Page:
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A firefighter risks his life to rescue a child from a burning building. We don't ask if the hero is a Christian or an unbeliever. We just cheer him.

A newspaper columnist describes in evocative detail the pain of growing up fatherless. A reporter opens our eyes to the plight of people who have no health insurance. An editorialist takes to task politicians who line their pockets at the people's expense. We don't normally ask whether these writers are Christians or unbelievers. We gratefully take their insights to heart.

Yet how we think about the good works and deep insights of nonbelievers makes a difference. It makes a difference in our evangelism. It makes a difference in our political involvement. It makes a difference in our local communities.

Fuller Seminary president Richard Mouw has written a book to help us think about the good things that happen through unsaved people. Mouw draws his book's title, He Shines in All That's Fair, from M. D. Babcock's old hymn "This Is My Father's World." That hymn welcomes all the good things in the world—regardless of their apparent origin. And it stands in contrast to an old gospel song that begins, "This world is not my home; I'm just a passin' through." The revival chorus rejects the world and longs for heaven. The classic hymn finds heaven shining through "all that's fair" in this world. This latter attitude is at the core of what some Calvinist theologians call common-grace thinking.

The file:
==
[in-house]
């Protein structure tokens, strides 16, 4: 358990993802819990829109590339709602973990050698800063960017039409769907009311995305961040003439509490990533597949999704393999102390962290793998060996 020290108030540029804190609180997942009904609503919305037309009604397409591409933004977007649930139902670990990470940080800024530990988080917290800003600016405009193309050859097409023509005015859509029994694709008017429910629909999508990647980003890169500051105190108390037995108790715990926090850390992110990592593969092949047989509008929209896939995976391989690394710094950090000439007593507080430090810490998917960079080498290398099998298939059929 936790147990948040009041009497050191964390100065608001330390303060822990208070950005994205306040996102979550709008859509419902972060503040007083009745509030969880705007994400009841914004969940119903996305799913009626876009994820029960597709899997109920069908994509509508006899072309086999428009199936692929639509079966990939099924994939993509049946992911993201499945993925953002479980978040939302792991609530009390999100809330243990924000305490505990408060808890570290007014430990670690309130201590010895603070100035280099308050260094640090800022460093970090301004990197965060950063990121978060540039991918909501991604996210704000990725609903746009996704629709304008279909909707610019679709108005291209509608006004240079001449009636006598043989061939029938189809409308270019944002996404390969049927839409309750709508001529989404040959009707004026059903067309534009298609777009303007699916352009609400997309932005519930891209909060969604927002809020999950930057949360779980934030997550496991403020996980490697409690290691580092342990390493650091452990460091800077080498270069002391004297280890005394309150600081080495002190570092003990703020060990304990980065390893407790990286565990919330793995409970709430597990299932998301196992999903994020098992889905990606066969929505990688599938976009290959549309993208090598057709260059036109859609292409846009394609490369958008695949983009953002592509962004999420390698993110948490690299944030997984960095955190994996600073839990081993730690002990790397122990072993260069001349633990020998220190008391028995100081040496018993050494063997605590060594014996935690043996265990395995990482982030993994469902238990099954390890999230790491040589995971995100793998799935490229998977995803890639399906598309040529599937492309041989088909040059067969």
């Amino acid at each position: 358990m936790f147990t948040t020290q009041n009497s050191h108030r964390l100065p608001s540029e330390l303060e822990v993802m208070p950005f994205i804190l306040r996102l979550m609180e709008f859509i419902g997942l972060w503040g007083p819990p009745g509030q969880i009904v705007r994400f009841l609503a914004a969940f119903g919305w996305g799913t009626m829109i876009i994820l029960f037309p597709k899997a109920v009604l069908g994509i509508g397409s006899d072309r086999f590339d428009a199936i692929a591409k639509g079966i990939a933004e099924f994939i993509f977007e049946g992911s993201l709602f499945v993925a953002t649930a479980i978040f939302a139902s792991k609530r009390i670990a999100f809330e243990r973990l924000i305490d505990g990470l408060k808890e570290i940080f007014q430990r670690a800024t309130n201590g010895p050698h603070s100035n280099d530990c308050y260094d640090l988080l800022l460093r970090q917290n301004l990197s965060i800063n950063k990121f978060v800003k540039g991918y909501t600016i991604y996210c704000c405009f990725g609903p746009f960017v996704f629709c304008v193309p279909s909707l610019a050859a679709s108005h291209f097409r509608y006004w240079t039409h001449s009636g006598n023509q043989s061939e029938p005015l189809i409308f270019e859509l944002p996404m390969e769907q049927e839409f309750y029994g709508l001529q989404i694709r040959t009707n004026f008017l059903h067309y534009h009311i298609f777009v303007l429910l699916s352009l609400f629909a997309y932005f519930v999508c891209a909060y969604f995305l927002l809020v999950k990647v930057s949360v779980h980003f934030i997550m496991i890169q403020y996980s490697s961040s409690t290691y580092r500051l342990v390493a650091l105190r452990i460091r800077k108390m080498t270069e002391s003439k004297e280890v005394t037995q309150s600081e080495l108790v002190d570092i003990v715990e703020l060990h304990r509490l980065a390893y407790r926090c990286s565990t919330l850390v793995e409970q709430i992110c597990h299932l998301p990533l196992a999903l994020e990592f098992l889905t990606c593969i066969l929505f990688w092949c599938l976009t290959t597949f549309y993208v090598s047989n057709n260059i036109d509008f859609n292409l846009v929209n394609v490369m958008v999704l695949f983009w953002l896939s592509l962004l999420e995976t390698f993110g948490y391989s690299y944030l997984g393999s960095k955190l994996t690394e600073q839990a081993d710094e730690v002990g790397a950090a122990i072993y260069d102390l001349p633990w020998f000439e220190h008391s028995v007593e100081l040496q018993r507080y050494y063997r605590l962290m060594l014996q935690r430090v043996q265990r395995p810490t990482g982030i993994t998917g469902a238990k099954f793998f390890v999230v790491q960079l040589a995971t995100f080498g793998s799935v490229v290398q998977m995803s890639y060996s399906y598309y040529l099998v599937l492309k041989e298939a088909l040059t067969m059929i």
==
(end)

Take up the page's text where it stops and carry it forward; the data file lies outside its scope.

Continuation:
Flashes of Light


In 1924, the Christian Reformed Church, then a denomination of immigrant Dutch Calvinists, officially declared "that there is indeed a … non-salvific attitude of divine favor toward all human beings." While "saving grace" is imparted only to the elect, this "common grace" manifests itself ...

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July 8, 2002

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